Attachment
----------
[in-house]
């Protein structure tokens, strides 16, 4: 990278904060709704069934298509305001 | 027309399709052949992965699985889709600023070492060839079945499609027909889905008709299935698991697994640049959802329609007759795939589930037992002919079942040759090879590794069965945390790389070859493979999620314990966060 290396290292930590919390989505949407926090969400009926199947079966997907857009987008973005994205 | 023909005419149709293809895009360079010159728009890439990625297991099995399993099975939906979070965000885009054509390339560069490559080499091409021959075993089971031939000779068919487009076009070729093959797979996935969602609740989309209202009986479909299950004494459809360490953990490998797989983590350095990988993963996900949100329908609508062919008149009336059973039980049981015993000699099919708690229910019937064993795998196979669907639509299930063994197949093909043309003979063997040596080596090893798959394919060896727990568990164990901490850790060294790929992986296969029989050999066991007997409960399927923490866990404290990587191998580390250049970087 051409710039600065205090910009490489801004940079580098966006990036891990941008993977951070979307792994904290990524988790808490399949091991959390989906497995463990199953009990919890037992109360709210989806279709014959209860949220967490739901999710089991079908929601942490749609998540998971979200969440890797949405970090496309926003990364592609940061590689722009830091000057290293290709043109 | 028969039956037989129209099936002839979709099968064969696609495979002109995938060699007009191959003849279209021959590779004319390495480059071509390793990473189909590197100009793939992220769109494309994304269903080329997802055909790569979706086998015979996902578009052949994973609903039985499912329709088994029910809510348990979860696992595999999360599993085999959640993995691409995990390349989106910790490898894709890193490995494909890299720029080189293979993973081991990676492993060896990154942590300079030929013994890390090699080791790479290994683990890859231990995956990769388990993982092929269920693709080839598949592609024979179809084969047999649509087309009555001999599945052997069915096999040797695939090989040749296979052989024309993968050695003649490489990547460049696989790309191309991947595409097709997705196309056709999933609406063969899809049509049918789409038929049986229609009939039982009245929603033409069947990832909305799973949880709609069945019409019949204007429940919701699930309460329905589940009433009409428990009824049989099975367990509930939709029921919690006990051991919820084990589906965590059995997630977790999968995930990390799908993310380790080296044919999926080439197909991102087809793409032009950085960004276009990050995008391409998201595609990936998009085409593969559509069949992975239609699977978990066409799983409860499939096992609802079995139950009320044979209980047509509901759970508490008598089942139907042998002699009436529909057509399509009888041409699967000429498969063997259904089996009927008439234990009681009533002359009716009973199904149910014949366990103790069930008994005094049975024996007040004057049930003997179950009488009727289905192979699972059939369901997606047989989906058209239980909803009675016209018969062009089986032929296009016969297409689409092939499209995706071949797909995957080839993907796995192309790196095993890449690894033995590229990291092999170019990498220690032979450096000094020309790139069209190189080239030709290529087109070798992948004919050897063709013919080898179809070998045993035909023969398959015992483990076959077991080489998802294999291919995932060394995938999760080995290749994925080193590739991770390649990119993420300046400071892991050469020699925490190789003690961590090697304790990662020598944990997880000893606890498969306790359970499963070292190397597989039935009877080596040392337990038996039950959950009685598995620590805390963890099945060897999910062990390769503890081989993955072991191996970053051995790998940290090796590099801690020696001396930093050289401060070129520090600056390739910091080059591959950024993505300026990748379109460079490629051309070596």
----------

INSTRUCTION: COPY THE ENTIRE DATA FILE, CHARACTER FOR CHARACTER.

[in-house]
């Protein structure tokens, strides 16, 4: 990278904060709704069934298509305001 | 027309399709052949992965699985889709600023070492060839079945499609027909889905008709299935698991697994640049959802329609007759795939589930037992002919079942040759090879590794069965945390790389070859493979999620314990966060 290396290292930590919390989505949407926090969400009926199947079966997907857009987008973005994205 | 023909005419149709293809895009360079010159728009890439990625297991099995399993099975939906979070965000885009054509390339560069490559080499091409021959075993089971031939000779068919487009076009070729093959797979996935969602609740989309209202009986479909299950004494459809360490953990490998797989983590350095990988993963996900949100329908609508062919008149009336059973039980049981015993000699099919708690229910019937064993795998196979669907639509299930063994197949093909043309003979063997040596080596090893798959394919060896727990568990164990901490850790060294790929992986296969029989050999066991007997409960399927923490866990404290990587191998580390250049970087 051409710039600065205090910009490489801004940079580098966006990036891990941008993977951070979307792994904290990524988790808490399949091991959390989906497995463990199953009990919890037992109360709210989806279709014959209860949220967490739901999710089991079908929601942490749609998540998971979200969440890797949405970090496309926003990364592609940061590689722009830091000057290293290709043109 | 028969039956037989129209099936002839979709099968064969696609495979002109995938060699007009191959003849279209021959590779004319390495480059071509390793990473189909590197100009793939992220769109494309994304269903080329997802055909790569979706086998015979996902578009052949994973609903039985499912329709088994029910809510348990979860696992595999999360599993085999959640993995691409995990390349989106910790490898894709890193490995494909890299720029080189293979993973081991990676492993060896990154942590300079030929013994890390090699080791790479290994683990890859231990995956990769388990993982092929269920693709080839598949592609024979179809084969047999649509087309009555001999599945052997069915096999040797695939090989040749296979052989024309993968050695003649490489990547460049696989790309191309991947595409097709997705196309056709999933609406063969899809049509049918789409038929049986229609009939039982009245929603033409069947990832909305799973949880709609069945019409019949204007429940919701699930309460329905589940009433009409428990009824049989099975367990509930939709029921919690006990051991919820084990589906965590059995997630977790999968995930990390799908993310380790080296044919999926080439197909991102087809793409032009950085960004276009990050995008391409998201595609990936998009085409593969559509069949992975239609699977978990066409799983409860499939096992609802079995139950009320044979209980047509509901759970508490008598089942139907042998002699009436529909057509399509009888041409699967000429498969063997259904089996009927008439234990009681009533002359009716009973199904149910014949366990103790069930008994005094049975024996007040004057049930003997179950009488009727289905192979699972059939369901997606047989989906058209239980909803009675016209018969062009089986032929296009016969297409689409092939499209995706071949797909995957080839993907796995192309790196095993890449690894033995590229990291092999170019990498220690032979450096000094020309790139069209190189080239030709290529087109070798992948004919050897063709013919080898179809070998045993035909023969398959015992483990076959077991080489998802294999291919995932060394995938999760080995290749994925080193590739991770390649990119993420300046400071892991050469020699925490190789003690961590090697304790990662020598944990997880000893606890498969306790359970499963070292190397597989039935009877080596040392337990038996039950959950009685598995620590805390963890099945060897999910062990390769503890081989993955072991191996970053051995790998940290090796590099801690020696001396930093050289401060070129520090600056390739910091080059591959950024993505300026990748379109460079490629051309070596």